The denial response 376 may similarly include a summary of the reimbursement request and a statement that it has been denied. A breakdown of each portion of the reimbursement request may also be included, with an indication for each portion why the reimbursement request was denied. Supplementary information that may usefully be included with such a denial response includes a description of procedures that may be initiated to appeal the decision.  It will be recognized that in some instances the decision response may be a hybrid response to reflect those occasions in which a portion of a reimbursement request is approved and a portion is denied. In such cases, information similar to that illustrated with Figs. 3D and 3E may be included, providing a summary of the reimbursement request and a breakdown of which portions of the request were approved, which were denied, and the basis for denial of those that were denied.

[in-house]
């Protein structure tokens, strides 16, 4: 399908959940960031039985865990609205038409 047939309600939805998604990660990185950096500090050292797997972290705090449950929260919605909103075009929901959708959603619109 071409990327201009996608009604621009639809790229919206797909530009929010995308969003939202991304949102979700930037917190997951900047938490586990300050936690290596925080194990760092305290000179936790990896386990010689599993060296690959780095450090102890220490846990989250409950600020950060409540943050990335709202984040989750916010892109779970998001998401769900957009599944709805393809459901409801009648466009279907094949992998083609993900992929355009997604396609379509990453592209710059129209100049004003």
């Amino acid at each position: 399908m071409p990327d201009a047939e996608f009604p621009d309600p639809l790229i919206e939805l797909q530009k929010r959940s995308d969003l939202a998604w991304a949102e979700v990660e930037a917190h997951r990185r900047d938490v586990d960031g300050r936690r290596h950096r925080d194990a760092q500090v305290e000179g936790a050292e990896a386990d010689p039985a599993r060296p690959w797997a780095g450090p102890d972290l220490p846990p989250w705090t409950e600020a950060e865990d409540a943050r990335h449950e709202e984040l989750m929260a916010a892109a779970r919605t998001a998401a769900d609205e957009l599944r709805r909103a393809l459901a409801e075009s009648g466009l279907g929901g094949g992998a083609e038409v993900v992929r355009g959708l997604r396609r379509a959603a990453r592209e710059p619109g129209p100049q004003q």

Fig. 4A provides a flow diagram illustrating a process for accessing historical information that has been stored by the claims coordination system 104, as might be desired by a customer 108 for any of a variety of reasons. At block 404, the customer 108 accesses the claims coordination system 104 through an interface as illustrated in Fig. 1, and uses the interface to submit a request for a claims summary at block 408. The request may define limiting criteria, such as limiting the summary to specific dates, to a date range, to specific providers, to specific types of claims, and the like. The claims coordination system 104 retrieves the claim information at block 412 by applying the limiting criteria as filters, and formats the retrieved claim information at block 416 for presentation to the customer 108.